The Food and Drug Administration’s (FDA’s) Center for Veterinary Medicine (CVM) produced anine-minute animationExternal Web Site Icon explaining how antimicrobial resistance both emerges and proliferates among bacteria. Over time, the use of antimicrobial drugs will result in the development of resistant strains of bacteria, complicating clinicians’ efforts to select the appropriate antimicrobial for treatment. How

can I prevent antibiotic-resistant infections?

Only use antibiotics when they are likely to be beneficial

By visiting this website, you are taking the first step to reducing your risk of getting antibiotic-resistant infections. It is important to understand that, although they are very useful drugs, antibiotics designed for bacterial infections are not useful for viral infections such as a cold, cough, or the flu. Some useful tips to remember are:

  1. Talk with your healthcare provider about antibiotic resistance:
    • Ask whether an antibiotic is likely to be beneficial for your illness
    • Ask what else you can do to feel better sooner
  2. Do not take an antibiotic for a viral infection like a cold or the flu.
  3. Do not save some of your antibiotic for the next time you get sick. Discard any leftover medication once you have completed your prescribed course of treatment.
  4. Take an antibiotic exactly as the healthcare provider tells you. Do not skip doses. Complete the prescribed course of treatment even if you are feeling better. If treatment stops too soon, some bacteria may survive and re-infect.
  5. Do not take antibiotics prescribed for someone else. The antibiotic may not be appropriate for your illness. Taking the wrong medicine may delay correct treatment and allow bacteria to multiply.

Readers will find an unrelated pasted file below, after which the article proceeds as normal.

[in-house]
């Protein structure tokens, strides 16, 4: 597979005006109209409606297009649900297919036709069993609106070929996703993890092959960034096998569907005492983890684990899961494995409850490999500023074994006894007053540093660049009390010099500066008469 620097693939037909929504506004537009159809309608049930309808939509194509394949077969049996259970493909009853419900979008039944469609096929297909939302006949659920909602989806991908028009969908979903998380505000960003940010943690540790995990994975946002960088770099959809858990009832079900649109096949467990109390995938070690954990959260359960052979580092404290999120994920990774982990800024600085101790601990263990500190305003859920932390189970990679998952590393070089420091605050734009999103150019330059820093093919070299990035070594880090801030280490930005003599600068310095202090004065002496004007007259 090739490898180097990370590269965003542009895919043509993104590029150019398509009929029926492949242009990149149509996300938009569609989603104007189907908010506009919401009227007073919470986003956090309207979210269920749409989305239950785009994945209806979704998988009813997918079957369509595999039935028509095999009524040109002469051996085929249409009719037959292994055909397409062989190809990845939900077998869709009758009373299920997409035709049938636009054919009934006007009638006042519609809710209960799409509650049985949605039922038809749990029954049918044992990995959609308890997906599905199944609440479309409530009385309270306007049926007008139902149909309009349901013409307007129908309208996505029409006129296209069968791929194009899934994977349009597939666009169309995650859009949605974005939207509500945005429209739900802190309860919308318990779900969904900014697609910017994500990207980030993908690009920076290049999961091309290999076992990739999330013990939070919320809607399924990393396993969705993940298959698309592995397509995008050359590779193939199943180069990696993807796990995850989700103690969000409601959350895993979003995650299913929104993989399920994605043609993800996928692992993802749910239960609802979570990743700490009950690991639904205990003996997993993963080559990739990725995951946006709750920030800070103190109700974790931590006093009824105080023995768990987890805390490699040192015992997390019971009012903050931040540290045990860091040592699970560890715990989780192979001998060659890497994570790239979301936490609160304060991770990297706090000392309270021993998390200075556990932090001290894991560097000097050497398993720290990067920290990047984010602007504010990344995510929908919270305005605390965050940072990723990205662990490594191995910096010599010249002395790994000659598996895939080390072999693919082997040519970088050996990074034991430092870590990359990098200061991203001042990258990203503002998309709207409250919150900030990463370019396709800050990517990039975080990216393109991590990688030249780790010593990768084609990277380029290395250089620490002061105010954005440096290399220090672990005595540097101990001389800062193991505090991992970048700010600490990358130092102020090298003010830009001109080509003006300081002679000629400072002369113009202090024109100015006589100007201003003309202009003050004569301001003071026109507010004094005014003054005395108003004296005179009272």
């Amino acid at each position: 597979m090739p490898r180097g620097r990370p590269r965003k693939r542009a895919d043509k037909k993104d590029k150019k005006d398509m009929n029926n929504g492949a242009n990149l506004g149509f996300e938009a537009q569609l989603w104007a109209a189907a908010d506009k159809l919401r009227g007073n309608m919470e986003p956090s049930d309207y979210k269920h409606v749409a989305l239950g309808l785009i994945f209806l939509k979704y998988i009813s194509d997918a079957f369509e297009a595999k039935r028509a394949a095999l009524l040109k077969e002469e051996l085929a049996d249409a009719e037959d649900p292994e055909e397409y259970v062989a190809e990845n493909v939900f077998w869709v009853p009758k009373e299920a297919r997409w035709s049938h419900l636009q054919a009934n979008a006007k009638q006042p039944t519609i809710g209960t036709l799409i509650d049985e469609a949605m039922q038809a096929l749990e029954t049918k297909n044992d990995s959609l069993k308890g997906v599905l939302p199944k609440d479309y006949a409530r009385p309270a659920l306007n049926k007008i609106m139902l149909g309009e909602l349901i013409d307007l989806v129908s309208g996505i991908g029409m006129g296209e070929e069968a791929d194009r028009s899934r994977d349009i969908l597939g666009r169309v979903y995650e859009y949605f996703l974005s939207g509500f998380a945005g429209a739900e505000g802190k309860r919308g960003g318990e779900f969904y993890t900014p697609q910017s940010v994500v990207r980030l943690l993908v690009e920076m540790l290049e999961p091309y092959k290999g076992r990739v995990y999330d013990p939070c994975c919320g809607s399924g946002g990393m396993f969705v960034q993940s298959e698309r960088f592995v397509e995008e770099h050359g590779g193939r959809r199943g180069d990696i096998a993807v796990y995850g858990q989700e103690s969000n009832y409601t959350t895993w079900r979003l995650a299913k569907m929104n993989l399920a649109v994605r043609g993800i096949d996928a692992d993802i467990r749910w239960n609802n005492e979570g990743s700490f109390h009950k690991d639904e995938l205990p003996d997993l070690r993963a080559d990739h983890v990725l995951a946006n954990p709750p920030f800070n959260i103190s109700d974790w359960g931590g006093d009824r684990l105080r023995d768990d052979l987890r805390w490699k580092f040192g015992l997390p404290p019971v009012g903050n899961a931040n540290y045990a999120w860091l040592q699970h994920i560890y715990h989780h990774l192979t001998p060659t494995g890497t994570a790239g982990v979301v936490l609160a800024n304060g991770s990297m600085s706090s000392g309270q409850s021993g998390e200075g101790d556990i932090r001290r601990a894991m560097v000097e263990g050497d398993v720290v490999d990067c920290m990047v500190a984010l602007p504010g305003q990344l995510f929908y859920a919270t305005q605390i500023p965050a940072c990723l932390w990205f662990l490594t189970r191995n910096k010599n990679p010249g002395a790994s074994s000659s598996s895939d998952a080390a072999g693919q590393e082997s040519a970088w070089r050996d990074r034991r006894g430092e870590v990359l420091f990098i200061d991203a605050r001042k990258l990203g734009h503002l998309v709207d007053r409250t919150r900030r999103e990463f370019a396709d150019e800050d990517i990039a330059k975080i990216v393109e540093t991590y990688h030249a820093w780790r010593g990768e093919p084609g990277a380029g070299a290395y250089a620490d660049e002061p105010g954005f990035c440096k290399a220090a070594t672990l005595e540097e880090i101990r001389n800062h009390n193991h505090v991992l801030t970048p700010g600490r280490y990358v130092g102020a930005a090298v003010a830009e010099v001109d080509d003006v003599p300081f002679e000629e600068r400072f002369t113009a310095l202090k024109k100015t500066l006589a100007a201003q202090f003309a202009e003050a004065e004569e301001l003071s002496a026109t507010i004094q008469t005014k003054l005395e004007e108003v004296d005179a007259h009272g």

6. If your healthcare provider determines that you do not have a bacterial infection, ask about ways to help relieve your symptoms. Do not pressure your provider to prescribe an antibiotic.
 
How can healthcare providers help prevent the spread of antibiotic resistance?
Prevent the spread of antibiotic resistance by
  • Only prescribe antibiotic therapy when likely to be beneficial to the patient
  • Use an agent targeting the likely pathogens
  • Use the antibiotic for the appropriate dose and duration

(CDC)

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Antibiotic with Glowing Results

New breakthrough with Antibiotics and treating infections:

Glowing Antibiotic can locate the infection:  An image of a mouse injected with hind limb infections (blue) and then a fluorescent variant of the antibiotic vancomycin (red). Credit: Ed Lim

 

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Low doses of a fluorescent antibiotic can accurately track bacterial infection in real-time, such as Staphylococcus aureus and Escherichia coli, which were detected in the mouse seen above.  

Quoted: “To track the accuracy of the antibiotic, both strains of bacteria were engineered to be bioluminescent (in blue in photo above).”